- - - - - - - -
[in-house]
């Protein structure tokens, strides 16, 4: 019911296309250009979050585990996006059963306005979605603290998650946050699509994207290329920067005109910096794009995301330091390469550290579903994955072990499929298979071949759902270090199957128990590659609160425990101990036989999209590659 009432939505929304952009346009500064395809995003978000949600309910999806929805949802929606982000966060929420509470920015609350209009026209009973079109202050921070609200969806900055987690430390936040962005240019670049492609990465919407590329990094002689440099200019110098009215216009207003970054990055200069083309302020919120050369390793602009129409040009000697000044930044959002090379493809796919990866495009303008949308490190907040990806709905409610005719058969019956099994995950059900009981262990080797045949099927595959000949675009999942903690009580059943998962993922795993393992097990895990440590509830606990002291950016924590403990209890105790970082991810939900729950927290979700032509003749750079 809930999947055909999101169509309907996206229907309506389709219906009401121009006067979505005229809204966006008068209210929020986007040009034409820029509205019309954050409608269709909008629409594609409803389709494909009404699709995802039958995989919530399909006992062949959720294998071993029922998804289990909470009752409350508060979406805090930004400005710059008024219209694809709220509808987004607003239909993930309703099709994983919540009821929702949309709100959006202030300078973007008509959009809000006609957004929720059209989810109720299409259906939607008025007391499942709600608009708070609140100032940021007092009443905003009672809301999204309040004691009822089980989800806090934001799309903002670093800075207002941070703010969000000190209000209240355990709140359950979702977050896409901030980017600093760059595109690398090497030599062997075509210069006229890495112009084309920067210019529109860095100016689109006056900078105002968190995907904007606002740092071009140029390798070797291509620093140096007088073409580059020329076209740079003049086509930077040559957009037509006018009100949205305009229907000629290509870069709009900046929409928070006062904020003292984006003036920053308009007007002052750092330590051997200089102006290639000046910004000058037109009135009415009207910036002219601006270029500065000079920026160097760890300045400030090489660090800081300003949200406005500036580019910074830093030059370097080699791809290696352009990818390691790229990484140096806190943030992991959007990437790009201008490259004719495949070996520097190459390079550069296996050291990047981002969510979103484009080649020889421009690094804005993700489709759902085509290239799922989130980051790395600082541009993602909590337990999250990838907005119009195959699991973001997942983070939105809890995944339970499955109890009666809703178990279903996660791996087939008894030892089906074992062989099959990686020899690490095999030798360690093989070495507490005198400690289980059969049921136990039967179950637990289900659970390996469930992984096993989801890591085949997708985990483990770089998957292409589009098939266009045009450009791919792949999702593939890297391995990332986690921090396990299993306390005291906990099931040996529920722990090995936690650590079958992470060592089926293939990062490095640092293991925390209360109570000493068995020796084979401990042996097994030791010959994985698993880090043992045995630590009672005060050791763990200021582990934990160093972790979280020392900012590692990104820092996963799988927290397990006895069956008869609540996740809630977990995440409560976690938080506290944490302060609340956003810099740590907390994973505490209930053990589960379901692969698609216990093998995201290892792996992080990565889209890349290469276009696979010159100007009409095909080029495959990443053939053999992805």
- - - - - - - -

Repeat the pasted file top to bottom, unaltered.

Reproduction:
[in-house]
């Protein structure tokens, strides 16, 4: 019911296309250009979050585990996006059963306005979605603290998650946050699509994207290329920067005109910096794009995301330091390469550290579903994955072990499929298979071949759902270090199957128990590659609160425990101990036989999209590659 009432939505929304952009346009500064395809995003978000949600309910999806929805949802929606982000966060929420509470920015609350209009026209009973079109202050921070609200969806900055987690430390936040962005240019670049492609990465919407590329990094002689440099200019110098009215216009207003970054990055200069083309302020919120050369390793602009129409040009000697000044930044959002090379493809796919990866495009303008949308490190907040990806709905409610005719058969019956099994995950059900009981262990080797045949099927595959000949675009999942903690009580059943998962993922795993393992097990895990440590509830606990002291950016924590403990209890105790970082991810939900729950927290979700032509003749750079 809930999947055909999101169509309907996206229907309506389709219906009401121009006067979505005229809204966006008068209210929020986007040009034409820029509205019309954050409608269709909008629409594609409803389709494909009404699709995802039958995989919530399909006992062949959720294998071993029922998804289990909470009752409350508060979406805090930004400005710059008024219209694809709220509808987004607003239909993930309703099709994983919540009821929702949309709100959006202030300078973007008509959009809000006609957004929720059209989810109720299409259906939607008025007391499942709600608009708070609140100032940021007092009443905003009672809301999204309040004691009822089980989800806090934001799309903002670093800075207002941070703010969000000190209000209240355990709140359950979702977050896409901030980017600093760059595109690398090497030599062997075509210069006229890495112009084309920067210019529109860095100016689109006056900078105002968190995907904007606002740092071009140029390798070797291509620093140096007088073409580059020329076209740079003049086509930077040559957009037509006018009100949205305009229907000629290509870069709009900046929409928070006062904020003292984006003036920053308009007007002052750092330590051997200089102006290639000046910004000058037109009135009415009207910036002219601006270029500065000079920026160097760890300045400030090489660090800081300003949200406005500036580019910074830093030059370097080699791809290696352009990818390691790229990484140096806190943030992991959007990437790009201008490259004719495949070996520097190459390079550069296996050291990047981002969510979103484009080649020889421009690094804005993700489709759902085509290239799922989130980051790395600082541009993602909590337990999250990838907005119009195959699991973001997942983070939105809890995944339970499955109890009666809703178990279903996660791996087939008894030892089906074992062989099959990686020899690490095999030798360690093989070495507490005198400690289980059969049921136990039967179950637990289900659970390996469930992984096993989801890591085949997708985990483990770089998957292409589009098939266009045009450009791919792949999702593939890297391995990332986690921090396990299993306390005291906990099931040996529920722990090995936690650590079958992470060592089926293939990062490095640092293991925390209360109570000493068995020796084979401990042996097994030791010959994985698993880090043992045995630590009672005060050791763990200021582990934990160093972790979280020392900012590692990104820092996963799988927290397990006895069956008869609540996740809630977990995440409560976690938080506290944490302060609340956003810099740590907390994973505490209930053990589960379901692969698609216990093998995201290892792996992080990565889209890349290469276009696979010159100007009409095909080029495959990443053939053999992805």